Wai Wai World

Wai Wai World

I know I can’t be the only who has thought of how awesome it would be if Nintendo or Sega were to create a game starring all of their mascot characters.  Of course Smash Bros. came along and wasn’t what I was expecting but still turned out pretty damn awesome.  Late in the NES era Konami picked my brain and decided my idea of the ultimate platformer was too good to pass up and so created Wai Wai World.  All right that’s not true but Wai Wai World does exist.  Never released in the US the game was fan translated and despite its faults is still a pretty awesome crossover.

Dr. Cinnamon has tasked Konami Man with saving six captured heroes and restoring order to Konami World.  To aid him in this endeavor he has created Konami Lady to be his female counterpart.  The story isn’t going to win any awards but it does provide impetus for the adventure ahead.  This is simply an excuse to create one big fan service adventure and in that regard Wai Wai World succeeds.

The cast of characters is a rundown of many Konami favorites with a few unexpected surprises thrown in that will be unfamiliar to US gamers.  Konami Man made many infamous cameos throughout the 8-bit era however it is here where he is actually playable along with his cyborg counterpart Konami Lady.  Simon Belmont makes an appearance along with Goemon from Legend of the Mystical Ninja and Mikey from the Goonies.  King Kong may seem a dubious addition to the cast however Konami did put out a Famicom only game based on the failed sequel to King Kong so it counts.  The one the majority will have no awareness of is Fuma from Getsu Fuma Den, a Famicom only action adventure that is awesome.  They’ve even tossed in a Moai head with legs who only carries his weight with the rest of the heroes.

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Once you’ve rescued each hero you can switch between your assembled party members at any time like TMNT.  Everyone has their own life bar, weapons, and differences in terms of strength and reach making them optimal for certain situations.  Once you’ve gathered everyone it’s off to the final confrontation.  Though Wai Wai World is level based it has more in common with Metroid.  You are free to tackle the levels in any order and can leave when you feel like it.  Each world is massive in size and has optional sub weapons to collect that are sometimes mandatory to reaching the other heroes.  Don’t let the initial stage select fool you; this is one lengthy quest and with all the back tracking necessary to find items it will last close to 10 hours or more before you see the end.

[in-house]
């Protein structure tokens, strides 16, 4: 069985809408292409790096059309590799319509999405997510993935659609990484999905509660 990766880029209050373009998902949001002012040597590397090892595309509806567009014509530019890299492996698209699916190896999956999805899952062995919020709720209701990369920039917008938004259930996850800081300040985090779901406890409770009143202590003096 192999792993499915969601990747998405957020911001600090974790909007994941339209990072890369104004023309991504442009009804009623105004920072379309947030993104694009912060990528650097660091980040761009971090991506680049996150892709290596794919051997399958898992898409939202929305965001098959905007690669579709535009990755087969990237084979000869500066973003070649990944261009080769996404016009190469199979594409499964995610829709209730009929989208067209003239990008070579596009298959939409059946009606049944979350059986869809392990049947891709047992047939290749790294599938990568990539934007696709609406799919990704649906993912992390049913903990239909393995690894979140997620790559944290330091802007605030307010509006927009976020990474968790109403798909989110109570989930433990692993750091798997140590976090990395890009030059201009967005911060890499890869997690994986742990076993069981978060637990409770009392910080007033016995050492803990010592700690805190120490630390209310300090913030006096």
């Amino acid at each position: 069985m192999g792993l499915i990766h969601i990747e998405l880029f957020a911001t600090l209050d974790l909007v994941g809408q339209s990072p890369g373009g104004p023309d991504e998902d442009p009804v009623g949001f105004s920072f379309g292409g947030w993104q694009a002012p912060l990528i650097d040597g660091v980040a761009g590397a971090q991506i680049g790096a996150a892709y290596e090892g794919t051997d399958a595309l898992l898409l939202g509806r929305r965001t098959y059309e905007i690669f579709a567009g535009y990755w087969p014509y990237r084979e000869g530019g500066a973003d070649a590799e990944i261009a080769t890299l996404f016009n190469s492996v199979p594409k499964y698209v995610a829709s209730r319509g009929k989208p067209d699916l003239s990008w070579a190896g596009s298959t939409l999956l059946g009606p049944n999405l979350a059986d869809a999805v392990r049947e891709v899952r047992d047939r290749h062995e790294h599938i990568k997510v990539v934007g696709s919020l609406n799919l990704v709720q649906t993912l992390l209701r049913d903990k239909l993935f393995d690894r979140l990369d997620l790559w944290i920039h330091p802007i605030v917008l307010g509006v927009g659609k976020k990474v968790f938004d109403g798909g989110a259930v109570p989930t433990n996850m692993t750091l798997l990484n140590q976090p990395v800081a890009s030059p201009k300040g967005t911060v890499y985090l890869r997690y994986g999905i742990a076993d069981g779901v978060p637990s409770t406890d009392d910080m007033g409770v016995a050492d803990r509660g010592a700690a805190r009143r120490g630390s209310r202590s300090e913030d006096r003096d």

Despite the ability to choose your own path through the game in reality you are only presented with the illusion of choice.  The game never outright states it but there is a set order to completing the levels by their design.  Konami Man/Girl are both limited in their abilities and so certain stages like the Pirate Ship are pretty much impossible to complete initially (the tentacle monsters on the platforms require ranged attacks).  Because you can’t rescue Mikey from said level you also can’t progress past the first segment of New York City.  Had both of the Konami pair been equipped with their guns from the start their versatility would allow them to overcome this.

One aspect that most will find hard to adjust to is the need to be at the outer edge of the screen to let the levels scroll.  Considering the high volume of enemies that come rocketing in off screen you won’t have much time to react and will suffer far too many cheap hits. The hit detection is also suspect with many of the enemies that require multiple hits before death completely ignoring your attacks.  To the game’s credit life restoring hearts drop frequently but this kind of bad balance seems a bit odd coming from Konami.

With these flaws in mind it isn’t a stretch to say that this might be one of Konami’s most difficult titles for the NES.  The price of death is pretty steep; if a character dies it costs one hundred bullets to revive them.  If everyone dies you’ll only have the Konami twins and half of your remaining bullets left to try and pick up the pieces.  At that point it is better to simply reenter your last password than try to grind out bullets to revive your party.  Each hero has a separate life bar like TMNT which you will definitely make extensive use of in order to survive.

Wai Wai World (J) [T+Eng3.0_Demiforce] 201401191317371 Wai Wai World (J) [T+Eng3.0_Demiforce] 201401121820550 Wai Wai World (J) [T+Eng3.0_Demiforce] 201401121509308 Wai Wai World (J) [T+Eng3.0_Demiforce] 201401120941344

The presentation in Wai Wai World is simply stellar, drawing upon elements from each of the game’s characters while avoiding being a simple retread.  Despite being released in 1988 this could easily pass for a late generation title with its large sprites and highly detailed backgrounds.  The game’s premise allows it to cover a swath of video gaming classics while still feeling like a cohesive whole and all of the individual characters have been redrawn rather than lifted wholesale from their respective games.  It’s a fan service overload and I like it.

The music and sound effects follow along the same lines with each hero sporting their own theme music when selected.  It’s actually pretty cool and the tunes have been recreated perfectly if not taken directly from each title though it does suck that it resets when you switch.  The sound effects have been taken straight from Castlevania II and it is a bit weird to shoot enemies with Mikey’s slingshot or Goemon’s pipe and hear the sound of Simon whipping skeletons.

Regardless of its flaws Wai Wai World is still a solid title that is entertaining and will last quite a while before you see the end credits.  It isn’t the crossover we dreamed of but it doesn’t have to be to provide many hours of fun.

7-out-of-10-1

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